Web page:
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Most babies thrive, and reflux is nothing more than a messy and smelly stage they go through. It usually gets better as your baby’s digestive system matures (NICE 2015a) . If you are worried that your baby might be suffering from Infant Reflux, it might be a good idea to keep a diary to show your doctor. Make a note of when your baby feeds, how often they are spitting up and when they have periods of crying.
of lactose intolerance. These children are unable to process lactose, a sugar found in milk.
Infants are more prone to acid reflux because their LES may be weak or underdeveloped. In fact, it’s estimated that more than half of all infants experience acid reflux to some degree.
As your baby grows, the muscles that control the valve will strengthen, his food pipe will get longer and his stomach will get bigger. He is likely to grow out of reflux before the end of his first year (Davies et al 2015, NHS 2016a, NICE 2015a) .
Well, for starters, we strongly recommend that you see a healthcare provider and get your baby’s reflux under control before attempting to sleep train. Again, minor reflux usually resolves itself as your baby grows, but more serious GERD often requires medication. Keeping a log of your baby’s feeding times, as well as periods of discomfort. This will help you cross-reference when reflux symptoms appear in comparison with when baby ate last, and that may help you see patterns that you can address.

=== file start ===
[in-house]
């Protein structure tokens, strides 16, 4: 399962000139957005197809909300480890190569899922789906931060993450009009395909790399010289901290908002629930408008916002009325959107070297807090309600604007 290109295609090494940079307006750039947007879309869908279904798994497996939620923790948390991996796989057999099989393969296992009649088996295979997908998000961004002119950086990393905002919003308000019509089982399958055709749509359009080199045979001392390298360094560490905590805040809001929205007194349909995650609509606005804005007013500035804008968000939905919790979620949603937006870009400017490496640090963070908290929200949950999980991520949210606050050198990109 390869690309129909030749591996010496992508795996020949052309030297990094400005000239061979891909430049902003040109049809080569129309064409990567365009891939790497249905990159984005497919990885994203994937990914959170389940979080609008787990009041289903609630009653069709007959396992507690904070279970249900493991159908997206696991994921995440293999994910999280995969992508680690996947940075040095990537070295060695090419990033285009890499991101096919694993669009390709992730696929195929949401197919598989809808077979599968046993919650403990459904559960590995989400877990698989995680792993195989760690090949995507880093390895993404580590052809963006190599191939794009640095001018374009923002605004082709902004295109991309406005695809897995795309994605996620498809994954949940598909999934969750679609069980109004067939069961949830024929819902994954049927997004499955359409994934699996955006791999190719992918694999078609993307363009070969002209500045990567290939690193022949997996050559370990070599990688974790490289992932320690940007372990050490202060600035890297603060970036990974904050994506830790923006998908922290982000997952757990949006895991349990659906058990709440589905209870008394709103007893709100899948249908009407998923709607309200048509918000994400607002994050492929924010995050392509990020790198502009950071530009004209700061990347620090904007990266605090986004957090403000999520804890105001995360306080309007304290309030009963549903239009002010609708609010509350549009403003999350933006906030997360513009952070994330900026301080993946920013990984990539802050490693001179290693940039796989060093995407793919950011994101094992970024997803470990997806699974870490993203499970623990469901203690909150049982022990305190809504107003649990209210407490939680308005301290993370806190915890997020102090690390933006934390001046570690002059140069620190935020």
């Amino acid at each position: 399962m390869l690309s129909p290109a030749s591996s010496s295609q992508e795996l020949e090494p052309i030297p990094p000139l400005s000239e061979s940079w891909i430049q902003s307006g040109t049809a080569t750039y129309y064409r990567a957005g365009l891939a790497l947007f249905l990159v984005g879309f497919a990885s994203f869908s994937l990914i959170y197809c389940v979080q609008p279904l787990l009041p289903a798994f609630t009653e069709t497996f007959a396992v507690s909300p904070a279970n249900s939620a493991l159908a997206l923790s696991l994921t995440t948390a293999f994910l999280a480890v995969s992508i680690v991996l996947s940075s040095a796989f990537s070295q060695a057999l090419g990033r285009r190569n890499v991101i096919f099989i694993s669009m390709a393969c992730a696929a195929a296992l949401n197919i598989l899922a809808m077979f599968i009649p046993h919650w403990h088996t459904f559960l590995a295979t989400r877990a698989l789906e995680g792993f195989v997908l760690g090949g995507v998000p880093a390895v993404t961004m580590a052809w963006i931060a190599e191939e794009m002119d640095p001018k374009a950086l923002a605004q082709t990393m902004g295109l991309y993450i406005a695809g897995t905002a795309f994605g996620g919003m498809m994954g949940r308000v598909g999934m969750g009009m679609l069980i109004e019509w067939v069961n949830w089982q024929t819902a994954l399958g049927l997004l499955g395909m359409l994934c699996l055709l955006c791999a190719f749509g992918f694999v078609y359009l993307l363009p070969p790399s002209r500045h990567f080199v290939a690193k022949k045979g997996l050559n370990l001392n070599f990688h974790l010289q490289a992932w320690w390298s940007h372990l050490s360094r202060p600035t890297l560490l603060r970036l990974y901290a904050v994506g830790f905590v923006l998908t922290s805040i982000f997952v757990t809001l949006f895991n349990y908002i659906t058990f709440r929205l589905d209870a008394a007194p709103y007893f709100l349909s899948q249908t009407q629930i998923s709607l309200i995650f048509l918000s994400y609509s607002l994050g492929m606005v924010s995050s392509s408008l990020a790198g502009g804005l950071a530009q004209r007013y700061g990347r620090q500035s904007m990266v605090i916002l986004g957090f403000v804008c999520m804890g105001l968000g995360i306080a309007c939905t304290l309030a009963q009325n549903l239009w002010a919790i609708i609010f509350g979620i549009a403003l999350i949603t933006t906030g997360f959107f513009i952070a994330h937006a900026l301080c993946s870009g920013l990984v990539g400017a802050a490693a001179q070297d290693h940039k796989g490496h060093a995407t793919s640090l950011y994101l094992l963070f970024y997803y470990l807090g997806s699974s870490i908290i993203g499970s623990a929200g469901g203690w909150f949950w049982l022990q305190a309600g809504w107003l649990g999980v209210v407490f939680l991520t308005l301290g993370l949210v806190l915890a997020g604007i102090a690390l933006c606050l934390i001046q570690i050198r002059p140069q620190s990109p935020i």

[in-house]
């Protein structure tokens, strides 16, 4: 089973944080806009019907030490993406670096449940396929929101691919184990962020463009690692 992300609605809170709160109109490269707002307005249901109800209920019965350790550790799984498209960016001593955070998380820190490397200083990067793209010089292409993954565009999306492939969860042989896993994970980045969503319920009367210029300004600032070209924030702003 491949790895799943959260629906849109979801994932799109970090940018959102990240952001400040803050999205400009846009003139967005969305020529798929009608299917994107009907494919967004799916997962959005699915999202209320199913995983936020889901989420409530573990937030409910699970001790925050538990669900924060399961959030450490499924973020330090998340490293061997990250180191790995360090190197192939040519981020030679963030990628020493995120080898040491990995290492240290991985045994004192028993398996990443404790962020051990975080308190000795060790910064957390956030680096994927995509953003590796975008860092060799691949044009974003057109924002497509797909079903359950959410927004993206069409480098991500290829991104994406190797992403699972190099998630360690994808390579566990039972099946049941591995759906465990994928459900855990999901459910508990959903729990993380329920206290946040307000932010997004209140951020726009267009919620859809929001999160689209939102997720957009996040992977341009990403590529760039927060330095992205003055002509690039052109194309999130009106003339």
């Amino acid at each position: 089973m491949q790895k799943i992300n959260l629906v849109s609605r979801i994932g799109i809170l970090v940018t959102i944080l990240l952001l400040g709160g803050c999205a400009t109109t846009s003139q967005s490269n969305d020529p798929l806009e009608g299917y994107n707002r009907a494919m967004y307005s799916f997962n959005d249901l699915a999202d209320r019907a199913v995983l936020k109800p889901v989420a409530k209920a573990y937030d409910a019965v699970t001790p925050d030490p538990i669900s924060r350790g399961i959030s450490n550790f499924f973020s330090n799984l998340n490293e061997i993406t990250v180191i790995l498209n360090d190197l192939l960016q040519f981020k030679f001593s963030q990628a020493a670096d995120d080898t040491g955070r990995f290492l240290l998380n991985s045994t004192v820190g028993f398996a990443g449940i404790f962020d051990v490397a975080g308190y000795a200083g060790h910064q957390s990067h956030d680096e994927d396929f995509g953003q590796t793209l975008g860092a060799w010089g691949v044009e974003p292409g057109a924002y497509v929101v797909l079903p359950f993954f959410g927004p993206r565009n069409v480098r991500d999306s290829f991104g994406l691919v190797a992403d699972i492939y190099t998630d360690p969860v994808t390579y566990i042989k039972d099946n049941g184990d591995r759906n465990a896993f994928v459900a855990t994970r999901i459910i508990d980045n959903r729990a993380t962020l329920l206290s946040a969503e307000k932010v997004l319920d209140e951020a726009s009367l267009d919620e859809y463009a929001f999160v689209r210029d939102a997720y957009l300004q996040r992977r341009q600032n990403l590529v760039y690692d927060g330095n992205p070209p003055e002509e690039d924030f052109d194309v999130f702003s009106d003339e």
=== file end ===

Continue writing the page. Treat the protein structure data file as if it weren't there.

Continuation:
Sleep is important, both for infants and for their parents. Make sure to establish a consistent bedtime routine, and then follow it nightly. Rocking your infant in an upright position until they’re drowsy and almost asleep can help soothe them and may lessen symptoms of GERD or acid reflux. Sometimes acid reflux causes babies to throw up everything they’ve eaten.
Some reflux babies fare better if they eat small, frequent meals. That might mean you will have to feed him overnight to an older age than you would a baby without reflux. But the night feedings can also add to his discomfort, so talk to your doctor about when you can stop them.
Some physicians may recommend elevating the head of your baby’s crib so that she is sleeping on an incline in order to allow gravity to help keep her stomach contents where they belong. While studies have not looked specifically at babies sleeping at an incline in their cribs, studies of babies sleeping at an incline in a car seat find that this practice is associated with an increased risk of SIDS. It is very important to talk with your infant’s doctor before undertaking any changes in sleeping positions.
If your baby’s stomach is full or his or her position is changed abruptly, especially after a feeding, the stomach contents-food mixed with stomach acid-press against the valve at the top of the stomach. This is called the lower esophageal sphincter.